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Final end of Baldwin-Lima-Hamilton?

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  • Member since
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Final end of Baldwin-Lima-Hamilton?
Posted by Leo_Ames on Monday, November 1, 2021 8:30 PM

The exit from locomotive production is well known and conventional railfan wisdom is that everything ceased to exist in short order and customers were on their own, reliant on 3rd party vendors and retired locomotives to scavenge for parts. Reality though was much different and I was wondering if anyone actually knew when the last vestiges of parts support ended?

As far as I've been able to gather through the years, they directly survived into the early 1970's (As late as 1969, I've seen Baldwin advertisements for complete factory rebuilds of Baldwin power in trade journals), with Baldwin's parts business then sold off to Ecolaire in the fall of 1971.

That was rebranded as the Baldwin-Hamilton Company and had sales offices and warehouses in Delaware, Illinois, and California. They marketed full support for the Baldwin locomotive line, Whitcomb, and Lima-Hamilton as well as stationary and marine Baldwin engines.   

Things get a bit hazy after that, but thanks to Trains Magazine, I know that they remained a going concern into at least the 1980's. The July 1984 issue of Trains tells of a factory overhaul on an Escanaba & Lake Superior Baldwin. With the assistance of the last remaining Baldwin field representative, DS44-660 #101 received a brand new Baldwin prime mover, new traction motors, and a new electrical system among its upgrades. And after that rebuild was wrapped up in June 1980, another was later initiated, also with Baldwin support.

And then in the August 1987 issue, there's a story about Sharon Steel and their Baldwin fleet. The author toured the mill in December 1985 and was told "Sharon gets most Baldwin parts from Baldwin-Hamilton Corp. in Malvern".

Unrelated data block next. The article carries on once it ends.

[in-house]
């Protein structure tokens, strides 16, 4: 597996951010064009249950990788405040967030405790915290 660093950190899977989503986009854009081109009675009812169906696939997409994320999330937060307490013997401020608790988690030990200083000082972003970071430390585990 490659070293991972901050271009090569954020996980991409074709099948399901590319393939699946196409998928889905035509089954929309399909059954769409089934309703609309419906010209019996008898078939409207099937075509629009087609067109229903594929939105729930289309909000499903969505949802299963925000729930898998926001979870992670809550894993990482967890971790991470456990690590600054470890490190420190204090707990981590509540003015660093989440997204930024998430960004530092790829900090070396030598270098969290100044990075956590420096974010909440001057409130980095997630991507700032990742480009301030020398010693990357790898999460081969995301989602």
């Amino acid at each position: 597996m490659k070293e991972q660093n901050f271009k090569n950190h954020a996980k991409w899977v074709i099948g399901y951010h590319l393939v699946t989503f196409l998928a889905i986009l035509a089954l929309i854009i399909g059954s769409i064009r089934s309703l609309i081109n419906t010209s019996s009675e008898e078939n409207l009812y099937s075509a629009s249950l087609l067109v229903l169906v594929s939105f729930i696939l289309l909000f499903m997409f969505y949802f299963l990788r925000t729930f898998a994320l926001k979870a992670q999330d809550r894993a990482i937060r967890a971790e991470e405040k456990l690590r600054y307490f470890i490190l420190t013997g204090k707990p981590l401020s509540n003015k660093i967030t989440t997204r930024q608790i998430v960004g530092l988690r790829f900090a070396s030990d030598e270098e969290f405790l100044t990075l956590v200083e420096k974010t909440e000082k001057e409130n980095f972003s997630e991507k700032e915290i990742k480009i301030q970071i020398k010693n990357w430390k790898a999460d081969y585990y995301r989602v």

Does anyone know when the final end of these last remnants came about?

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Posted by CSSHEGEWISCH on Tuesday, November 2, 2021 10:04 AM

That might be a tough question to answer because of the various non-railroad uses for railroad-sized diesel engines such as marine power, stationary power, peaking plants, skid rigs, etc.

The daily commute is part of everyday life but I get two rides a day out of it. Paul
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Posted by rixflix on Tuesday, November 2, 2021 12:53 PM

See railroad.net under "Baldwin Corporate Remains". It's the complete story from someone who was there 'til the end. It's a convoluted tale, but a lot of money was made from the bones. I always salute the Eddystone office building when passing on the NEC.

Rick

rixflix aka Captain Video. Blessed be Jean Shepherd and all His works!!! Hooray for 1939, the all time movie year!!! I took that ride on the Reading but my Baby caught the Katy and left me a mule to ride.

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Posted by Leo_Ames on Tuesday, November 2, 2021 7:00 PM

Thanks guys.

That thread was well worth a look. September 1991 was the final end.

https://railroad.net/baldwin-corporate-remains-t28116.html#p280700

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